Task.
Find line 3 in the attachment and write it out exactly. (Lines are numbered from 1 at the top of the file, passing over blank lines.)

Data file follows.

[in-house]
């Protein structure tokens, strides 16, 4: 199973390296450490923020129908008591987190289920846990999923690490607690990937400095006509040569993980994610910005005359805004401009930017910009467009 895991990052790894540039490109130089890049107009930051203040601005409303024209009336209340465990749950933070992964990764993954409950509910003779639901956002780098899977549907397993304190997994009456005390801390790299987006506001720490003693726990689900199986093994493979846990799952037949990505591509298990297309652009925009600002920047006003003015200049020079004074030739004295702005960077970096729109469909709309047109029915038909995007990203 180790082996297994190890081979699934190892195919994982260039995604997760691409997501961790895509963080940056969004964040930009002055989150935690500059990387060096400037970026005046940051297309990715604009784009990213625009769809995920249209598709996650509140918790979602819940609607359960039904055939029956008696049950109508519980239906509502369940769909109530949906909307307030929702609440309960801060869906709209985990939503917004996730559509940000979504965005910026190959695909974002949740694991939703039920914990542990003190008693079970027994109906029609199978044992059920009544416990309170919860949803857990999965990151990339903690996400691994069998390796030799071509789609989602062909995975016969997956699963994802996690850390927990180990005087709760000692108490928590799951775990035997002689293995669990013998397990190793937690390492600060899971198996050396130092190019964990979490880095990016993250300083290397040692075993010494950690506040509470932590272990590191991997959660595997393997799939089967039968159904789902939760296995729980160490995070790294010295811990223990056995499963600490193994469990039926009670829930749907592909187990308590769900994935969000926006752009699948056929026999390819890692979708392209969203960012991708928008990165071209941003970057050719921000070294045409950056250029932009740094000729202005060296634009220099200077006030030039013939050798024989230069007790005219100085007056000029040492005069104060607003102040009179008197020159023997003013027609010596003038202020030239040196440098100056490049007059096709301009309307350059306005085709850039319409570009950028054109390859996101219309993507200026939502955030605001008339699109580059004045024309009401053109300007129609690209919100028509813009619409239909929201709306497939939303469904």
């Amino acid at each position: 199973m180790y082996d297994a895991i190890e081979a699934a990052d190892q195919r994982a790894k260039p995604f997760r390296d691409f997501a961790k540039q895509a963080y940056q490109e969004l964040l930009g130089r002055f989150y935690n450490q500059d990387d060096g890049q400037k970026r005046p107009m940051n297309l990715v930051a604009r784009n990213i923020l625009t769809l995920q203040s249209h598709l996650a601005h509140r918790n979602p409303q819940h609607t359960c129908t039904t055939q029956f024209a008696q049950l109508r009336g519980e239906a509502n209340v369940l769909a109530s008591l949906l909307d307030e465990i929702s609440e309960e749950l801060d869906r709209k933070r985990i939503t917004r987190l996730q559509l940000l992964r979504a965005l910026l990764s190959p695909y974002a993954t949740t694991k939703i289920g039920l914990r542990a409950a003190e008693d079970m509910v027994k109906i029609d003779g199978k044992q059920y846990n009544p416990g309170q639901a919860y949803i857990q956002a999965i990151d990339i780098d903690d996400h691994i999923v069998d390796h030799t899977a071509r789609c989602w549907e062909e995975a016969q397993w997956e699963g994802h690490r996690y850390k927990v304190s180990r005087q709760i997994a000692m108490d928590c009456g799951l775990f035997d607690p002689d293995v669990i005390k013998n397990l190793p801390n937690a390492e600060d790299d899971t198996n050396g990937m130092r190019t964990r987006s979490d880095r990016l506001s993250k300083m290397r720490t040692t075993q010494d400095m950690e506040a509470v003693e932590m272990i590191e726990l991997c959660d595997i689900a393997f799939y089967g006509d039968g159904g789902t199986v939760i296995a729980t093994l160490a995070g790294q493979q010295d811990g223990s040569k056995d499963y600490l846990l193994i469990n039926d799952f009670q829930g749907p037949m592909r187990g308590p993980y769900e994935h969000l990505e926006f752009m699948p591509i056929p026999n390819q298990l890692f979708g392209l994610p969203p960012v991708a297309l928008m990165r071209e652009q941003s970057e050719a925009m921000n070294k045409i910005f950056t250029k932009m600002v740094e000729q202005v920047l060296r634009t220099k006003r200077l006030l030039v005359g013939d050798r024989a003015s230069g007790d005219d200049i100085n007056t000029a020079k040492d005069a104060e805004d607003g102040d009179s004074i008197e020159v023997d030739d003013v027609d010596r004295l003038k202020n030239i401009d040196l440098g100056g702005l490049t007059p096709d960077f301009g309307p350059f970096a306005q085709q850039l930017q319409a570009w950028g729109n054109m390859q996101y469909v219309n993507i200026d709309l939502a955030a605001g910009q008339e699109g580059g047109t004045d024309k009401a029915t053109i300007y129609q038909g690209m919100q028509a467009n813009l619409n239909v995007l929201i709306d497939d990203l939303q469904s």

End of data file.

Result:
């Amino acid at each position: 199973m180790y082996d297994a895991i190890e081979a699934a990052d190892q195919r994982a790894k260039p995604f997760r390296d691409f997501a961790k540039q895509a963080y940056q490109e969004l964040l930009g130089r002055f989150y935690n450490q500059d990387d060096g890049q400037k970026r005046p107009m940051n297309l990715v930051a604009r784009n990213i923020l625009t769809l995920q203040s249209h598709l996650a601005h509140r918790n979602p409303q819940h609607t359960c129908t039904t055939q029956f024209a008696q049950l109508r009336g519980e239906a509502n209340v369940l769909a109530s008591l949906l909307d307030e465990i929702s609440e309960e749950l801060d869906r709209k933070r985990i939503t917004r987190l996730q559509l940000l992964r979504a965005l910026l990764s190959p695909y974002a993954t949740t694991k939703i289920g039920l914990r542990a409950a003190e008693d079970m509910v027994k109906i029609d003779g199978k044992q059920y846990n009544p416990g309170q639901a919860y949803i857990q956002a999965i990151d990339i780098d903690d996400h691994i999923v069998d390796h030799t899977a071509r789609c989602w549907e062909e995975a016969q397993w997956e699963g994802h690490r996690y850390k927990v304190s180990r005087q709760i997994a000692m108490d928590c009456g799951l775990f035997d607690p002689d293995v669990i005390k013998n397990l190793p801390n937690a390492e600060d790299d899971t198996n050396g990937m130092r190019t964990r987006s979490d880095r990016l506001s993250k300083m290397r720490t040692t075993q010494d400095m950690e506040a509470v003693e932590m272990i590191e726990l991997c959660d595997i689900a393997f799939y089967g006509d039968g159904g789902t199986v939760i296995a729980t093994l160490a995070g790294q493979q010295d811990g223990s040569k056995d499963y600490l846990l193994i469990n039926d799952f009670q829930g749907p037949m592909r187990g308590p993980y769900e994935h969000l990505e926006f752009m699948p591509i056929p026999n390819q298990l890692f979708g392209l994610p969203p960012v991708a297309l928008m990165r071209e652009q941003s970057e050719a925009m921000n070294k045409i910005f950056t250029k932009m600002v740094e000729q202005v920047l060296r634009t220099k006003r200077l006030l030039v005359g013939d050798r024989a003015s230069g007790d005219d200049i100085n007056t000029a020079k040492d005069a104060e805004d607003g102040d009179s004074i008197e020159v023997d030739d003013v027609d010596r004295l003038k202020n030239i401009d040196l440098g100056g702005l490049t007059p096709d960077f301009g309307p350059f970096a306005q085709q850039l930017q319409a570009w950028g729109n054109m390859q996101y469909v219309n993507i200026d709309l939502a955030a605001g910009q008339e699109g580059g047109t004045d024309k009401a029915t053109i300007y129609q038909g690209m919100q028509a467009n813009l619409n239909v995007l929201i709306d497939d990203l939303q469904s």